It is reassuring to know that in Israel everyone can have their voice heard. Thus, an Israeli anti-war demonstration held last Thursday was countered by a rally supporting the military operation in Gaza by Israeli forces. But there should be a limit on free speech, especially when some of those voices are calling for violence against others.
In developed societies, incitement to violence is a punishable offense. Israel’s standards should be no different.
During Thursday’s rally, right-wing Israeli member of Knesset Michael Ben-Ari (National Union) is seen encouraging the chanting crowd with phrases like, “leftist traitors,” and “leftists out.” He then asks:
Why is it only 200 flights and 15 killed? We want 15 flights and 2,000 killed!
Watch: Right-wing demonstrators call for expulsion of leftists
When I posted this video on my personal facebook account earlier today, it had only 300 views, and I noted that, in my opinion, MK Ben-Ari should be arrested. (I still believe that to be the case, and I hope the authorities are reading this.) I got a number of responses from Israeli Jews noting, with some embarrassment, that the clip is disgusting and that Ben-Ari does not represent Jews or Israel or them:
No no no – This is NOT representative of me or Torah or Israel … We’re taught that when we’re angry, part of our neshama [soul or spirit] is chased away.
I advise this friend (a religious Jewish female, raised in the U.S. but now living in Israel) to write about the issues from her perspective, and to not allow the likes of Ben-Ari to hijack the voice of religious Jews. Meanwhile, another friend – a secular Israeli living in the North, noted:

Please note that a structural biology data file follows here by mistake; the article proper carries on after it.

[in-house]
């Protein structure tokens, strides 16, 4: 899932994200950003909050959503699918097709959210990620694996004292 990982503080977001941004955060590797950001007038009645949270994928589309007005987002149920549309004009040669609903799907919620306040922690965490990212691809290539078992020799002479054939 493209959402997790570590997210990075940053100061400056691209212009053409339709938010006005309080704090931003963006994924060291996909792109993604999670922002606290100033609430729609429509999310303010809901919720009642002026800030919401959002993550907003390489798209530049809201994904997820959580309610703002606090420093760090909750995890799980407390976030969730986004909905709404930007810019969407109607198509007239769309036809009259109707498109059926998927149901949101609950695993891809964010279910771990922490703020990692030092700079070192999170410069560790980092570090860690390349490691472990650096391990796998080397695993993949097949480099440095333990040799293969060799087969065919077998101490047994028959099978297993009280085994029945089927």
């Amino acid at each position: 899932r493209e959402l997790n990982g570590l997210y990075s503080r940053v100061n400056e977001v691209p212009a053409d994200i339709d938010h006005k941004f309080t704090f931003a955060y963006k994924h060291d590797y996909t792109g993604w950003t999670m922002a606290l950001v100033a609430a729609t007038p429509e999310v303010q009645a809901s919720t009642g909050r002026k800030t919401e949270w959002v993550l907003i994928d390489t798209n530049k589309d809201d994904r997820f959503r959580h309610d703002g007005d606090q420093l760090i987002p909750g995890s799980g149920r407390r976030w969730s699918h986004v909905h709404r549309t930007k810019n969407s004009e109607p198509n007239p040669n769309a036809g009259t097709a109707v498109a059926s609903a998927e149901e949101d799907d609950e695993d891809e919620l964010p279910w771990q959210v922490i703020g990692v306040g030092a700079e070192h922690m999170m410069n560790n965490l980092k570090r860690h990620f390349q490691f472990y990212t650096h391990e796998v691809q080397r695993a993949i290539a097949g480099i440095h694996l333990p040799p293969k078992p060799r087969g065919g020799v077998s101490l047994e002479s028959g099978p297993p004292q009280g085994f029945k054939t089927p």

[A]s a Jew, Israeli and Zionist, I am ashamed in each and every single person in this movie. The damage they cause us as a nation is far beyond any missile coming from the Gaza Strip.
The sentiments are reassuring. And indeed, politically, Ben Ari – a self-declared supporter of the slain Rabbi Meir Kahane and a former member of the outlawed group Kahane Chai – has very few followers in Israel, though enough to get him and his party elected. Some of them are seen in the video with him, chanting “Gaza is a graveyard.”
But for me, perhaps more alarming than Ben-Ari and his supporters are the following:
First, that sentiment – even if not as violent in tone – is creeping into Israeli society and institutions, and it is doing so unchecked. Crackdowns on leftists are often spearheaded by the government itself. Few, except for on the Left, have spoken out against this witchhunt. And comments like “we have to get rid of all of the Arabs” can now be overheard in cafes in “liberal” Tel Aviv.
Second, more and more so, these views – and incitement to violence – are being tolerated in Israeli society, rather than purged with the greatest of efforts.
It is not enough to hide in embarrassment. One must do something to counter these calls for violence, spoken through and shielded by an exploitation of democracy and freedom of speech. MK Ben-Ari does not want dialogue. He wants war, domestically and beyond Israel’s border, and is calling for as much using taxpayer money.
Democracy is complicated. Yes, it includes free speech. But democracy also has responsibilities, which include the safeguarding of rights, including life, for everyone. Israelis and their supporters should raise their voices not just to drain out Ben-Ari and his followers, but to defend the very values their claim to cherish.